Acts 12:14
Parallel Verses
New Living Translation
When she recognized Peter's voice, she was so overjoyed that, instead of opening the door, she ran back inside and told everyone, "Peter is standing at the door!"

King James Bible
And when she knew Peter's voice, she opened not the gate for gladness, but ran in, and told how Peter stood before the gate.

Darby Bible Translation
and having recognised the voice of Peter, through joy did not open the entry, but running in, reported that Peter was standing before the entry.

World English Bible
When she recognized Peter's voice, she didn't open the gate for joy, but ran in, and reported that Peter was standing in front of the gate.

Young's Literal Translation
and having known the voice of Peter, from the joy she did not open the porch, but having run in, told of the standing of Peter before the porch,

Acts 12:14 Parallel
Commentary
Wesley's Notes on the Bible

12:14 And knowing Peter's voice - Bidding her open the door.

Acts 12:14 Parallel Commentaries

Library
Rhoda
A damsel ... named Rhoda.'--ACTS xii 13. 'Rhoda' means 'a rose,' and this rose has kept its bloom for eighteen hundred years, and is still sweet and fragrant! What a lottery undying fame is! Men will give their lives to earn it; and this servant-girl got it by one little act, and never knew that she had it, and I suppose she does not know to-day that, everywhere throughout the whole world where the Gospel is preached, 'this that she hath done is spoken of as a memorial to her.' Is the love of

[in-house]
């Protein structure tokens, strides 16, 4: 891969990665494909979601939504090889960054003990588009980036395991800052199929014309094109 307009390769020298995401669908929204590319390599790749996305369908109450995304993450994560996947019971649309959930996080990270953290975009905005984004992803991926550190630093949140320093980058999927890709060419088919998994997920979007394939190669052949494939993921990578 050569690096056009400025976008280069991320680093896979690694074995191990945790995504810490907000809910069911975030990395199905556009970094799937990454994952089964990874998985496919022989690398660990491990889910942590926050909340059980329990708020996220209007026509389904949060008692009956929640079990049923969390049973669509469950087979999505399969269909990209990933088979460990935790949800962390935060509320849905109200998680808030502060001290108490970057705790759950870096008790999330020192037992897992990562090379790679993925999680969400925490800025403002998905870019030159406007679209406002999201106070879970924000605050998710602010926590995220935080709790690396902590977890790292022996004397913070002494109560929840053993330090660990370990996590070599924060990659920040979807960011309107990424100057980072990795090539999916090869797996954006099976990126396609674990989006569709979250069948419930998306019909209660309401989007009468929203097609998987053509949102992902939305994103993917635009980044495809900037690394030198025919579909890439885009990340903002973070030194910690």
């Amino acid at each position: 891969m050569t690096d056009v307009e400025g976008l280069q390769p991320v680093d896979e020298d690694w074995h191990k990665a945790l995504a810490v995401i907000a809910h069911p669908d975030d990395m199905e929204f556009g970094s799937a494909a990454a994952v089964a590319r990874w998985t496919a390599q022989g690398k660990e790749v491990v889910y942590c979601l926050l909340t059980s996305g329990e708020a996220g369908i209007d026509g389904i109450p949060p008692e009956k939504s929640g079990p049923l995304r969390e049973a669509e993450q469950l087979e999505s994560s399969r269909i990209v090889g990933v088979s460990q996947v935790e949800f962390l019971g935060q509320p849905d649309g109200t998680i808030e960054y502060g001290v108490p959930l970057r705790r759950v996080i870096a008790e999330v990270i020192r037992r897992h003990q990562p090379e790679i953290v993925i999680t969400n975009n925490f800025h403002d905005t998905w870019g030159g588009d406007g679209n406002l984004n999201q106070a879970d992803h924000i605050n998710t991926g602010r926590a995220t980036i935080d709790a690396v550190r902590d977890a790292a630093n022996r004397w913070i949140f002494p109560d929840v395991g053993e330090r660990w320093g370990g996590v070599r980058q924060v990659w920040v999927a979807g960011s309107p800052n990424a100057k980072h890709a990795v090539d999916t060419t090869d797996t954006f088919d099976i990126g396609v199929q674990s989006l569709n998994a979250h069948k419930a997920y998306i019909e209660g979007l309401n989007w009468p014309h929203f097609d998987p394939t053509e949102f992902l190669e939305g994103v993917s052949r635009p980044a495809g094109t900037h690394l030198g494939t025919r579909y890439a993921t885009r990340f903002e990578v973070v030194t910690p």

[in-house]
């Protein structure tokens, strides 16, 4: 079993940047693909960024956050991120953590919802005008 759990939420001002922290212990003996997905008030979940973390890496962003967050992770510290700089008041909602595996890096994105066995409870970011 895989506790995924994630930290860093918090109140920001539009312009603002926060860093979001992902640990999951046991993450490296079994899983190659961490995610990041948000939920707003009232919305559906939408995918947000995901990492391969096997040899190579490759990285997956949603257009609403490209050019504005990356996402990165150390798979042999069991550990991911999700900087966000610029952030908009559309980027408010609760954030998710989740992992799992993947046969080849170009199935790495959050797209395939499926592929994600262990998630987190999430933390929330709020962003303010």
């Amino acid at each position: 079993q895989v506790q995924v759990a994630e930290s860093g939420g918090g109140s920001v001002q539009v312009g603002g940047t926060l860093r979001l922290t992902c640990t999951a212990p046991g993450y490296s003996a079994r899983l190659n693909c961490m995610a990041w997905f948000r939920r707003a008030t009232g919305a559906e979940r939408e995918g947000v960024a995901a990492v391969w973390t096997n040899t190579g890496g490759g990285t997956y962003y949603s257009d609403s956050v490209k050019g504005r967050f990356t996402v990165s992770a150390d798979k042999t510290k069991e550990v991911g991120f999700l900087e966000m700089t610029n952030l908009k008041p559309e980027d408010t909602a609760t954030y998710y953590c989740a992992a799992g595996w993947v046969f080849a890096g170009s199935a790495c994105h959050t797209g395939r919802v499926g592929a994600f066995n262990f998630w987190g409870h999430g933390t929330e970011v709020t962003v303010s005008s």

Alexander Maclaren—Expositions of Holy Scripture: The Acts

The Angel's Touch
'And, behold, the angel of the Lord ... smote Peter.... 23. And immediately the angel of the Lord smote him [Herod].' --ACTS xii. 7, 23. The same heavenly agent performs the same action on Peter and on Herod. To the one, his touch brings freedom and the dropping off of his chains; to the other it brings gnawing agonies and a horrible death. These twofold effects of one cause open out wide and solemn thoughts, on which it is well to look. I. The one touch has a twofold effect. So it is always when
Alexander Maclaren—Expositions of Holy Scripture: The Acts

The Catholic Epistles.
1. Seven epistles, that of James and the six that follow, are called Catholic, that is, general or universal, as not being directed to any particular church. They were not all, however, addressed originally to believers generally, but some of them to particular classes of believers, or even to individuals, as the introductory words show. I. EPISTLE OF JAMES. 2. The question respecting the person of James who wrote this epistle is one of great difficulty. That "James the Lord's brother,"
E. P. Barrows—Companion to the Bible

The Peter of History and the Peter of Fiction.
No character in the New Testament is brought before us in such life-like colors, with all his virtues and faults, as that of Peter. He was frank and transparent, and always gave himself as he was, without any reserve. We may distinguish three stages in his development. In the Gospels, the human nature of Simon appears most prominent the Acts unfold the divine mission of Peter in the founding of the church, with a temporary relapse at Antioch (recorded by Paul); in his Epistles we see the complete
Philip Schaff—History of the Christian Church, Volume I

Acts 12:13
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